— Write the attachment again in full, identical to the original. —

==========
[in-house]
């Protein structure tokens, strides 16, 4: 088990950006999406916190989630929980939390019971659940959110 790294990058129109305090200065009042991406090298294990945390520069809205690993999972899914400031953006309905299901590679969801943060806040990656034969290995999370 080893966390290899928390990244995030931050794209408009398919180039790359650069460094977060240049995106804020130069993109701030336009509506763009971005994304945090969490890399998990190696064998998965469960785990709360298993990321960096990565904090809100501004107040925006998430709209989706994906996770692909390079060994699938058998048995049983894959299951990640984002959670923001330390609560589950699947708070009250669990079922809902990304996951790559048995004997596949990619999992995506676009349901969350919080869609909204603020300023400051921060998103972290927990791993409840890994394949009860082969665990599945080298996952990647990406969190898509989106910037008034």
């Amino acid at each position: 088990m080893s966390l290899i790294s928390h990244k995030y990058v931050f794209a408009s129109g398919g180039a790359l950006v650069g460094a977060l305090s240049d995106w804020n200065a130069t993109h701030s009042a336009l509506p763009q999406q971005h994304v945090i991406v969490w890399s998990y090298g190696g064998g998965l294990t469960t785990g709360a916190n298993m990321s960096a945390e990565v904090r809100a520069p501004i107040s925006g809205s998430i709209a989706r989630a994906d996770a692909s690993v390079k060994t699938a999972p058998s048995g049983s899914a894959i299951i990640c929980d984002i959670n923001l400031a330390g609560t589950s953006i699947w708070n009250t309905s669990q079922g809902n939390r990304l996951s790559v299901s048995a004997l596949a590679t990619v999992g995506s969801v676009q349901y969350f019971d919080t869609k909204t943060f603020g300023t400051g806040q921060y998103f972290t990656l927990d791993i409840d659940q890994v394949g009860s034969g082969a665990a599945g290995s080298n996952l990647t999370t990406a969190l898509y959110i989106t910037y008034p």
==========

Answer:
[in-house]
């Protein structure tokens, strides 16, 4: 088990950006999406916190989630929980939390019971659940959110 790294990058129109305090200065009042991406090298294990945390520069809205690993999972899914400031953006309905299901590679969801943060806040990656034969290995999370 080893966390290899928390990244995030931050794209408009398919180039790359650069460094977060240049995106804020130069993109701030336009509506763009971005994304945090969490890399998990190696064998998965469960785990709360298993990321960096990565904090809100501004107040925006998430709209989706994906996770692909390079060994699938058998048995049983894959299951990640984002959670923001330390609560589950699947708070009250669990079922809902990304996951790559048995004997596949990619999992995506676009349901969350919080869609909204603020300023400051921060998103972290927990791993409840890994394949009860082969665990599945080298996952990647990406969190898509989106910037008034």
């Amino acid at each position: 088990m080893s966390l290899i790294s928390h990244k995030y990058v931050f794209a408009s129109g398919g180039a790359l950006v650069g460094a977060l305090s240049d995106w804020n200065a130069t993109h701030s009042a336009l509506p763009q999406q971005h994304v945090i991406v969490w890399s998990y090298g190696g064998g998965l294990t469960t785990g709360a916190n298993m990321s960096a945390e990565v904090r809100a520069p501004i107040s925006g809205s998430i709209a989706r989630a994906d996770a692909s690993v390079k060994t699938a999972p058998s048995g049983s899914a894959i299951i990640c929980d984002i959670n923001l400031a330390g609560t589950s953006i699947w708070n009250t309905s669990q079922g809902n939390r990304l996951s790559v299901s048995a004997l596949a590679t990619v999992g995506s969801v676009q349901y969350f019971d919080t869609k909204t943060f603020g300023t400051g806040q921060y998103f972290t990656l927990d791993i409840d659940q890994v394949g009860s034969g082969a665990a599945g290995s080298n996952l990647t999370t990406a969190l898509y959110i989106t910037y008034p």